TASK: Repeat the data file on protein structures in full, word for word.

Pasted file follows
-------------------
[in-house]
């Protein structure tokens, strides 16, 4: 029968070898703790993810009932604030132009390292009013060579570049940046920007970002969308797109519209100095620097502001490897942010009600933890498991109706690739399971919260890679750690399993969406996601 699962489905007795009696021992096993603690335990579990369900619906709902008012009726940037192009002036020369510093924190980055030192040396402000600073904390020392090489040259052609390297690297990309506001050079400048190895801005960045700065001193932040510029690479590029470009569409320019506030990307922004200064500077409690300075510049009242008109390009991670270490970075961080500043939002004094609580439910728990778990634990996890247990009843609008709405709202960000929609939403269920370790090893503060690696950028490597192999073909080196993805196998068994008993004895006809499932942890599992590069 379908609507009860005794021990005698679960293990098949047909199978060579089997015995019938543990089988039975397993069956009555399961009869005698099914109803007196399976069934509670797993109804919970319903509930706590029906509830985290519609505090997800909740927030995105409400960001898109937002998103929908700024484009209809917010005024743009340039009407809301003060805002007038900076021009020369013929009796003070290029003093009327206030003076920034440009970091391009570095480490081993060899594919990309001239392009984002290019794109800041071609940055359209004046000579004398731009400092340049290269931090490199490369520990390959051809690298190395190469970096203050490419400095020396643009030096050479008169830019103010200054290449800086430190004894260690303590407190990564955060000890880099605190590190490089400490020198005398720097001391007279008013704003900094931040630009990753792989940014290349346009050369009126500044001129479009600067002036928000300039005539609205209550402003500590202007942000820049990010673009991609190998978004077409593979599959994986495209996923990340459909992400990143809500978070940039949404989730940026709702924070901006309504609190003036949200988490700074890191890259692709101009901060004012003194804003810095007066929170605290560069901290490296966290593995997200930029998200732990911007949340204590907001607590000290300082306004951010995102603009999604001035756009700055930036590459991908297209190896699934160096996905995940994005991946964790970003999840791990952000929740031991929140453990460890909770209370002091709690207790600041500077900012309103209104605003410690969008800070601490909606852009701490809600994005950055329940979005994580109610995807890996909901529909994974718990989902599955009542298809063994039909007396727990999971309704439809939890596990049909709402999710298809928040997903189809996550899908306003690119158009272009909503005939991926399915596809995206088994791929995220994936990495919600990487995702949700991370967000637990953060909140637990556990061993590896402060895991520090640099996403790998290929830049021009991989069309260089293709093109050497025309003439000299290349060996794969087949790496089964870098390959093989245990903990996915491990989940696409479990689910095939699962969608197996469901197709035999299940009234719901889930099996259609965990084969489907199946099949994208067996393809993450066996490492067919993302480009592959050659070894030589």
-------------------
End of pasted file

[in-house]
């Protein structure tokens, strides 16, 4: 029968070898703790993810009932604030132009390292009013060579570049940046920007970002969308797109519209100095620097502001490897942010009600933890498991109706690739399971919260890679750690399993969406996601 699962489905007795009696021992096993603690335990579990369900619906709902008012009726940037192009002036020369510093924190980055030192040396402000600073904390020392090489040259052609390297690297990309506001050079400048190895801005960045700065001193932040510029690479590029470009569409320019506030990307922004200064500077409690300075510049009242008109390009991670270490970075961080500043939002004094609580439910728990778990634990996890247990009843609008709405709202960000929609939403269920370790090893503060690696950028490597192999073909080196993805196998068994008993004895006809499932942890599992590069 379908609507009860005794021990005698679960293990098949047909199978060579089997015995019938543990089988039975397993069956009555399961009869005698099914109803007196399976069934509670797993109804919970319903509930706590029906509830985290519609505090997800909740927030995105409400960001898109937002998103929908700024484009209809917010005024743009340039009407809301003060805002007038900076021009020369013929009796003070290029003093009327206030003076920034440009970091391009570095480490081993060899594919990309001239392009984002290019794109800041071609940055359209004046000579004398731009400092340049290269931090490199490369520990390959051809690298190395190469970096203050490419400095020396643009030096050479008169830019103010200054290449800086430190004894260690303590407190990564955060000890880099605190590190490089400490020198005398720097001391007279008013704003900094931040630009990753792989940014290349346009050369009126500044001129479009600067002036928000300039005539609205209550402003500590202007942000820049990010673009991609190998978004077409593979599959994986495209996923990340459909992400990143809500978070940039949404989730940026709702924070901006309504609190003036949200988490700074890191890259692709101009901060004012003194804003810095007066929170605290560069901290490296966290593995997200930029998200732990911007949340204590907001607590000290300082306004951010995102603009999604001035756009700055930036590459991908297209190896699934160096996905995940994005991946964790970003999840791990952000929740031991929140453990460890909770209370002091709690207790600041500077900012309103209104605003410690969008800070601490909606852009701490809600994005950055329940979005994580109610995807890996909901529909994974718990989902599955009542298809063994039909007396727990999971309704439809939890596990049909709402999710298809928040997903189809996550899908306003690119158009272009909503005939991926399915596809995206088994791929995220994936990495919600990487995702949700991370967000637990953060909140637990556990061993590896402060895991520090640099996403790998290929830049021009991989069309260089293709093109050497025309003439000299290349060996794969087949790496089964870098390959093989245990903990996915491990989940696409479990689910095939699962969608197996469901197709035999299940009234719901889930099996259609965990084969489907199946099949994208067996393809993450066996490492067919993302480009592959050659070894030589």